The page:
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4 of 4 people found the following review helpful By hook on May 27, 2013
Format: Kindle Edition Verified Purchase
The concept of this book sounds great, however the book doesn't really follow through. It promises to be about genetic creations battling in gladiator style combat, but instead most of this book is about some fat guy and his computer program. There are genetic creations and gladiator fighting, but they don't really take center stage until the very end. When they are discussed, it isn't done creatively or with much detail. Overall, this book lacks focus on what the center theme is about, instead you are stuck with smaller subplots that you don't care about and which don't really come together in a satisfying way. I was very disappointed in this one.
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2 of 2 people found the following review helpful By Kelly Swails on June 24, 2012
Format: Hardcover
Kosmatka has a knack for bringing complex scientific concepts down to earth and making them even more thought-provoking than they already are, and THE GAMES is no exception. Set in a near-future world where one Olympic competition is focused on genetic engineering, the author explores the potential ramifications of "playing God." This book is by turns hopeful, grim, and horrific and always tense. This is a stay-up-past-your-bedtime, read-with-one-eye-closed kind of book.
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4 of 5 people found the following review helpful By I Teach Typing on February 29, 2012
Format: Hardcover Vine Customer Review of Free Product ( What's this? )
When countries build killing machines for entertainment you know that bad things are about to happen it is just a matter of when it will hit the fan. The games is a well written, very hard to put down, enjoyable train wreck. Like watching a train wreck, you will see what is going to happen from the beginning, you know it is going to get really ugly but you will not be able to look away. The relatively long lead in to the bad stuff is perhaps a down side to the book but it is never really boring and there are a few very nice twists throughout.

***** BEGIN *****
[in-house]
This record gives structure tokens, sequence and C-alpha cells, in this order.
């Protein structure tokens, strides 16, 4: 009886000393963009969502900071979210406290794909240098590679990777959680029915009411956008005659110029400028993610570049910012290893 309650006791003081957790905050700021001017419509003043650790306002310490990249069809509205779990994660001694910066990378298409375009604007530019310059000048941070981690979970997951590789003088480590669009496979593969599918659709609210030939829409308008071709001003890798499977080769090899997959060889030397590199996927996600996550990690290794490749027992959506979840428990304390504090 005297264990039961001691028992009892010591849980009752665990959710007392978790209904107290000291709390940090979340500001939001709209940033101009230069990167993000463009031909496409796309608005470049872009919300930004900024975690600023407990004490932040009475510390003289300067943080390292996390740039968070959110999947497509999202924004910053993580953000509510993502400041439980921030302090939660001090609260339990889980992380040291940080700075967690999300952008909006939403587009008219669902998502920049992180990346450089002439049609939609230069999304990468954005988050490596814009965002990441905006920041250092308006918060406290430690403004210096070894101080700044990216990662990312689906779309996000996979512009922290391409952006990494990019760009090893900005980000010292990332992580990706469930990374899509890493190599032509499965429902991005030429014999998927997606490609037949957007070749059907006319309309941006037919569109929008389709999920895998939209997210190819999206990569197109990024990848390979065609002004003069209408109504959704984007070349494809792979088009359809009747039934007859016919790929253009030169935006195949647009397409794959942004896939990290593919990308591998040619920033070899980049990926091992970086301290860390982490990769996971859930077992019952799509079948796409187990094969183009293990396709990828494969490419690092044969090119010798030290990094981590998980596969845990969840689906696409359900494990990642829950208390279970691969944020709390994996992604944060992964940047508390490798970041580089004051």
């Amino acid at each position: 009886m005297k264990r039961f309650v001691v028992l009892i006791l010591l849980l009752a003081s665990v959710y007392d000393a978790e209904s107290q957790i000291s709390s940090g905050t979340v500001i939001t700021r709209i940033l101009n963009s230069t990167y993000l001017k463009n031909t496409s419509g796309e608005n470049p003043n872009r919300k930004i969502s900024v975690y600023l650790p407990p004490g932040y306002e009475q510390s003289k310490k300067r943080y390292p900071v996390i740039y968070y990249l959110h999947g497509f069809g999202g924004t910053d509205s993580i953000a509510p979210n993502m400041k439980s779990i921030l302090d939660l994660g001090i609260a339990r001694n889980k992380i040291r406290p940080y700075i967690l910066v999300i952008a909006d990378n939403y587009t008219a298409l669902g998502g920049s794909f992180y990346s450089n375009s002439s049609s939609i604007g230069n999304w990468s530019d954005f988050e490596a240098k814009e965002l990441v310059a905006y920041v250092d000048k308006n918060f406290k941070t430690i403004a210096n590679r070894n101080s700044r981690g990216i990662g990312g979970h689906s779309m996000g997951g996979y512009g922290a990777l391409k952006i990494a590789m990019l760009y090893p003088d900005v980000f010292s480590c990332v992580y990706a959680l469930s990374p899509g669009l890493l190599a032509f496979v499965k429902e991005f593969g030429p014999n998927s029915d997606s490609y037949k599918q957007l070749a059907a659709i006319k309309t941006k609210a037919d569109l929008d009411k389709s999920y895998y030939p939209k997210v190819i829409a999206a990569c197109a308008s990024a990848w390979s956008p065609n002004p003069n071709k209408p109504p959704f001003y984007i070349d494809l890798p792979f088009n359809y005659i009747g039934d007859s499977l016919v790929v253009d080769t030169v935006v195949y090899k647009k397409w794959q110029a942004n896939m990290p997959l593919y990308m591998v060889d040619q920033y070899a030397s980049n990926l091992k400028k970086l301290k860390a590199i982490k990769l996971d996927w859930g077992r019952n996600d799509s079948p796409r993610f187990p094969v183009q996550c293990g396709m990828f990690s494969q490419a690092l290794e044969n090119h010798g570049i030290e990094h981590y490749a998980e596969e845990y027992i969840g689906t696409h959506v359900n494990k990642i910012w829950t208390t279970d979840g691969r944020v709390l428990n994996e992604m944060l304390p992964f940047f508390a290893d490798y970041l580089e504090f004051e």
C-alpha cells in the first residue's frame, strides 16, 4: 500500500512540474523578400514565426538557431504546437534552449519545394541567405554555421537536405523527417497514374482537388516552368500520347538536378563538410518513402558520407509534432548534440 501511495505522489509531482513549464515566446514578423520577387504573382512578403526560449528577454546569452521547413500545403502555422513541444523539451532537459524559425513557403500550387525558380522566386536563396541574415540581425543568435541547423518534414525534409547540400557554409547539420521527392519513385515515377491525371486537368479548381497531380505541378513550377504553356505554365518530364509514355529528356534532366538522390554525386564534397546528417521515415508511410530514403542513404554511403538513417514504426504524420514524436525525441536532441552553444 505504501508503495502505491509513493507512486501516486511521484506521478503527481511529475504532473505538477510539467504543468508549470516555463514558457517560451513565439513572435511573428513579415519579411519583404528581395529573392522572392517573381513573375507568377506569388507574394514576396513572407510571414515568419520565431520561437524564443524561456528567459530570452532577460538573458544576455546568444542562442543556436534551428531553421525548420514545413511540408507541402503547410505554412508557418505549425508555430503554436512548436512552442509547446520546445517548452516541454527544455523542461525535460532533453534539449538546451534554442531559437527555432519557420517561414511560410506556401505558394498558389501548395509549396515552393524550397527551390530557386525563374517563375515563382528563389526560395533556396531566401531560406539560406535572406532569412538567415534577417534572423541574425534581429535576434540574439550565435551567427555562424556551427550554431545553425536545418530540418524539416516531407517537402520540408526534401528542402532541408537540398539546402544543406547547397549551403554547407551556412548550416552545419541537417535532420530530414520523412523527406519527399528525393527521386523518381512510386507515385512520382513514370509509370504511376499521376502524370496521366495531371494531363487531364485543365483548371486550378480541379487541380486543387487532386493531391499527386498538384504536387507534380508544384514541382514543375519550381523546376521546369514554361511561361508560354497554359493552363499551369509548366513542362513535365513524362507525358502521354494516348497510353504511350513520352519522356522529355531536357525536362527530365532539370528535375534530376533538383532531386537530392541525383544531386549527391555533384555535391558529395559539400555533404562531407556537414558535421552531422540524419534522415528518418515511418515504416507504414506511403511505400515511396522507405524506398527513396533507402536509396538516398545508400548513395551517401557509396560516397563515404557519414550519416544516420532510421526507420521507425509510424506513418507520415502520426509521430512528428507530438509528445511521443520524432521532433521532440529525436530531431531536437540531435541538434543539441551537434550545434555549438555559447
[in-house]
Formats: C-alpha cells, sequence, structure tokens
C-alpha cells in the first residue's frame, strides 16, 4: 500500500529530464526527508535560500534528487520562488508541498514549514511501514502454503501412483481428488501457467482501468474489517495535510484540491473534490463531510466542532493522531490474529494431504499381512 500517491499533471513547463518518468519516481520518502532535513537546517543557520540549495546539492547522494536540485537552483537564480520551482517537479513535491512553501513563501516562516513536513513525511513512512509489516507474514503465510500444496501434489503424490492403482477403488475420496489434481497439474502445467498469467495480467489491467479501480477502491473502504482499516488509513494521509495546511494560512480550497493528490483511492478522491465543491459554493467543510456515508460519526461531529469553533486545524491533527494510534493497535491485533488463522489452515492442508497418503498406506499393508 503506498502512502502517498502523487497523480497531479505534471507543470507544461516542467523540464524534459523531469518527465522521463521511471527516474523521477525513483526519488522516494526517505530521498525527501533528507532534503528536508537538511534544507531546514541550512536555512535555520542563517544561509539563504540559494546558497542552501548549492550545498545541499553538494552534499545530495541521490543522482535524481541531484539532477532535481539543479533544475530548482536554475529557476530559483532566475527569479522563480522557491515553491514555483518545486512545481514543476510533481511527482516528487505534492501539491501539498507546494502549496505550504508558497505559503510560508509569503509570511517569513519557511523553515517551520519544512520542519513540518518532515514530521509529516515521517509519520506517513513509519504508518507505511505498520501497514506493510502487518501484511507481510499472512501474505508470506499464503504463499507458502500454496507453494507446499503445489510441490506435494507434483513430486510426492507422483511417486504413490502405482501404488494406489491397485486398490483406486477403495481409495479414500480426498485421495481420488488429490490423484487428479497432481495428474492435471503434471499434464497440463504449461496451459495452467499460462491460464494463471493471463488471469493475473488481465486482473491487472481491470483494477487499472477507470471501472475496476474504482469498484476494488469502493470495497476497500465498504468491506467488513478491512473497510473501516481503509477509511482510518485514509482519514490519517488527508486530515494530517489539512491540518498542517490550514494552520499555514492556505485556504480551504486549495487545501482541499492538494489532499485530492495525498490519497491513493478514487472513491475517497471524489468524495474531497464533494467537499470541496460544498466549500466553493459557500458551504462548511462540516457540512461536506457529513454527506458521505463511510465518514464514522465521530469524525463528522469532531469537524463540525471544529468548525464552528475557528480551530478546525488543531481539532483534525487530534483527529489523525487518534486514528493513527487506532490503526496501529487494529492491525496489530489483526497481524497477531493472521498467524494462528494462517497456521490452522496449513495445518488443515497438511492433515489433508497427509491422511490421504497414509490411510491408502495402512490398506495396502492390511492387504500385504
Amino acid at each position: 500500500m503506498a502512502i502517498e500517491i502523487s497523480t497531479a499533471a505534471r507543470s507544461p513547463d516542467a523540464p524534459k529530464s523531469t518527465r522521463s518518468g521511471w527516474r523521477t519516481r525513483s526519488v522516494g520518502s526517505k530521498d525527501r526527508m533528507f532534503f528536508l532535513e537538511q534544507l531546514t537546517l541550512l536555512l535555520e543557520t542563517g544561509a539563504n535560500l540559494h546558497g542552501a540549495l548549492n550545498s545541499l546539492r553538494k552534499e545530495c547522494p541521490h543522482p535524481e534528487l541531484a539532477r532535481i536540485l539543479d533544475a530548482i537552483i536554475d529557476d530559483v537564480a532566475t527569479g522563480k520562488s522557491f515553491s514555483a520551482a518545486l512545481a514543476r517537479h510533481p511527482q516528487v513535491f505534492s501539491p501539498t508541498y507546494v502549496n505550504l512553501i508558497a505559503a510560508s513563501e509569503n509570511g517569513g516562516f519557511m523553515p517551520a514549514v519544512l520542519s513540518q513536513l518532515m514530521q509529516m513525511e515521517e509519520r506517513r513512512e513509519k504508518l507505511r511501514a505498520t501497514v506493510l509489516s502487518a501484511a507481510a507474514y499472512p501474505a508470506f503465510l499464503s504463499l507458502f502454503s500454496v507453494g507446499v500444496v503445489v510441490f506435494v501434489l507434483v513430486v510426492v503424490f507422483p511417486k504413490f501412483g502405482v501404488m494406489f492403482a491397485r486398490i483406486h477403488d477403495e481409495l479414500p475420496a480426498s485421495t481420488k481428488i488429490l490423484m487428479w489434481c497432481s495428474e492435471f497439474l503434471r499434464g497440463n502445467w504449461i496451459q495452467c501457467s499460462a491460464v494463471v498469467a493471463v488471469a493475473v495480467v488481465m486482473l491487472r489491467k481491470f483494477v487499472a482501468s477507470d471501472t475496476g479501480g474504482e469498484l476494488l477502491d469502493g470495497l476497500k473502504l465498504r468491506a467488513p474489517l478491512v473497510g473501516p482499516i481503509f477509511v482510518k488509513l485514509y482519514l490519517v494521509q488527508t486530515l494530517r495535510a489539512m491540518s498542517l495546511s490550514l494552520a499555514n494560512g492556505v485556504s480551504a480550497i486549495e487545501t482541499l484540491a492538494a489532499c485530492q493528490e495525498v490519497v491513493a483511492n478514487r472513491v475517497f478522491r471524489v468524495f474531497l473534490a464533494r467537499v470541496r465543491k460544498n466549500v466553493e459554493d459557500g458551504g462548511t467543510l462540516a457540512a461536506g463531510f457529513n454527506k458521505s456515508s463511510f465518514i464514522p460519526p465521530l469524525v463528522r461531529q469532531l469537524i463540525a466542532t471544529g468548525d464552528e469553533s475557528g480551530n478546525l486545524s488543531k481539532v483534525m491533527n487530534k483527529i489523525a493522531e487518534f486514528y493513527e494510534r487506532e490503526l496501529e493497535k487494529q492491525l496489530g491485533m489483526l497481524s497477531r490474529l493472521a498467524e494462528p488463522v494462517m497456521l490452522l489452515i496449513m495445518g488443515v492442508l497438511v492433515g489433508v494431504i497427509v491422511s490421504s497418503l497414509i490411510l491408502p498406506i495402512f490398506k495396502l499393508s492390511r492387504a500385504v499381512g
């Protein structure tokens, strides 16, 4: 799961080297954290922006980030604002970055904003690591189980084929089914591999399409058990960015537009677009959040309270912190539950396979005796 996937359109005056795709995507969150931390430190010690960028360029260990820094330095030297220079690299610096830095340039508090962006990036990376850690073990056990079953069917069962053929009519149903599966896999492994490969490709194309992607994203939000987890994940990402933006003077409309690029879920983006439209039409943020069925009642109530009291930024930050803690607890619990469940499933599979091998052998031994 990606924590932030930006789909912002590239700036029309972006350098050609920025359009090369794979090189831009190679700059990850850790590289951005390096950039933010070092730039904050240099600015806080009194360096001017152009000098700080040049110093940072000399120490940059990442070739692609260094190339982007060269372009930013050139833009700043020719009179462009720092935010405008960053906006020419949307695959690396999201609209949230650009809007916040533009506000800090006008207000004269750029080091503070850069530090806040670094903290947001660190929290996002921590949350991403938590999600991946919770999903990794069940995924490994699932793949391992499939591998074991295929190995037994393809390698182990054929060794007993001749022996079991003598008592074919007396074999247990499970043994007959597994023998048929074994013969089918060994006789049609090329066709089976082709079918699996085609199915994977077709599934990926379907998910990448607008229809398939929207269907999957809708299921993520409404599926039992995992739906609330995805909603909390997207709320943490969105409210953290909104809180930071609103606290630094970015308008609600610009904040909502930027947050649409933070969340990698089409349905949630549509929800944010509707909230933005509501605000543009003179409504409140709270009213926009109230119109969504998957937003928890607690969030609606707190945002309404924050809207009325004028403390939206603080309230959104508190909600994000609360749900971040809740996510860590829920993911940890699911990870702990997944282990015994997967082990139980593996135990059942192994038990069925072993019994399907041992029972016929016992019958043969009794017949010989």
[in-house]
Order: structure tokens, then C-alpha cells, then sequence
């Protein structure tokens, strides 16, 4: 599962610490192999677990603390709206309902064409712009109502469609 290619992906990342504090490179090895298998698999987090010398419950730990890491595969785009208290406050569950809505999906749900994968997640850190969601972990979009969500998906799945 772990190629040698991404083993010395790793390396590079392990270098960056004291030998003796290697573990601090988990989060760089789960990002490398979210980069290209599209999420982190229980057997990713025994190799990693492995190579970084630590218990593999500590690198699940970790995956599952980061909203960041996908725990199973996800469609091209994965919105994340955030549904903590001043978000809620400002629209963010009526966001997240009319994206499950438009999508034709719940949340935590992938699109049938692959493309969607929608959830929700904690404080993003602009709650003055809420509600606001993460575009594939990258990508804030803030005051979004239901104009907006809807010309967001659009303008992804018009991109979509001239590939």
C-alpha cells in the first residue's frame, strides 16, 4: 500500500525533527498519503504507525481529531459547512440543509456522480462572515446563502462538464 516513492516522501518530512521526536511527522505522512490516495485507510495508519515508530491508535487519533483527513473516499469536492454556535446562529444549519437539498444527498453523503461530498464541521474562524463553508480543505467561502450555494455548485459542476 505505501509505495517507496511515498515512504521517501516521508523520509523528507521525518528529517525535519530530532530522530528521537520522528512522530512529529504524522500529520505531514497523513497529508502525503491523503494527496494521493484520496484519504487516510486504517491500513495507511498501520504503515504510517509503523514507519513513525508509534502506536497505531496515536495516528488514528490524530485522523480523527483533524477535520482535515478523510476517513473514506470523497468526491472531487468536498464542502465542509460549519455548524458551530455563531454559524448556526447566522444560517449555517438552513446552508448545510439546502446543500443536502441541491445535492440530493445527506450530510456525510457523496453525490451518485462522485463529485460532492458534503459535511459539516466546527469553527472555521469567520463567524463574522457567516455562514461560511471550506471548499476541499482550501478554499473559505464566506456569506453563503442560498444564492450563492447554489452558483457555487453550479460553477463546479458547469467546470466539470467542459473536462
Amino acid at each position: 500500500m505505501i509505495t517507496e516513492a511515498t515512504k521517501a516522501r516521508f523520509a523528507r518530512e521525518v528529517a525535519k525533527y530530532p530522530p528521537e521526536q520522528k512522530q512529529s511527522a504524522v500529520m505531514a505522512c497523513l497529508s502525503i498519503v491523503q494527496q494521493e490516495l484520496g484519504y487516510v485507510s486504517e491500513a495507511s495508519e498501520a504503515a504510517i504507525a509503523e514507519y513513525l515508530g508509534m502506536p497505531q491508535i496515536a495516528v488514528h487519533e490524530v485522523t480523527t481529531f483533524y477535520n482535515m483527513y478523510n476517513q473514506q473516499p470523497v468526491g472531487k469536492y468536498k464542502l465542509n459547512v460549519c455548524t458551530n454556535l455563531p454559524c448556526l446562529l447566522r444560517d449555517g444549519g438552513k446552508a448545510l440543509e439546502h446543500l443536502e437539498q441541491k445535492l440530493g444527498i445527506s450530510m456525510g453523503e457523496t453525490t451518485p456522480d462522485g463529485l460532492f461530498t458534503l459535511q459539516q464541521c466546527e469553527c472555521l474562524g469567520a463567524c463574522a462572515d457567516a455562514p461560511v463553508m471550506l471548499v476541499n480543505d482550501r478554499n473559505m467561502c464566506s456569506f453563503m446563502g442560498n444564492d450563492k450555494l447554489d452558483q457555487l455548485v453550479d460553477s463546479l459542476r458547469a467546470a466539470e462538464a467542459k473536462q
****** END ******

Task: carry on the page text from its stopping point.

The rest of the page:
Overall this is an excellent first novel and well worth the read and I suspect you will have bragging rights if you pick this up early before the author really takes off.
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6 of 8 people found the following review helpful By Amy Button VINE VOICE on February 16, 2012
Format: Hardcover Vine Customer Review of Free Product ( What's this? )
This book was a bit odd. It was engaging, yet simplistic. I really did feel like I was reading the novel version of a video game, with a romantic subplot pasted on to fill some space. You pretty much know from the get-go what's going to happen with the main plotline, though maybe not the precise shape of it, and the foreshadowing is laid on pretty thick. There's even a final boss fight. And then there's a second, tangential, plotline, that serves only as a deus ex machina (literally) for the main plotline, when it could have had much more potential. There were a few passages in the book that felt like the author was screaming, "Look! I did RESEARCH!" and others where it was painfully obvious he hadn't, on simple stuff, like the total non-reaction of characters living in LA to a thunderstorm or hard rain. (Anyone who's spent a while in California knows that those kinds of storms are quite rare, and would be notable to the characters.) I liked that it was a moderately near future setting that felt like a very believable technology growth level from today, where many other novels set in a similar timeframe project a much larger step-change in technology and/or social mores. Some plot threads that spent a bit of time in buildup were left dangling and didn't really serve to move anything forward, making one wonder why they were in there.

In summary, this book was an engaging-enough distraction, but it suffers quite a bit from first-novel mistakes. I might try another novel by this author to see if there was improvement after the first, but I probably wouldn't be actively seeking one out.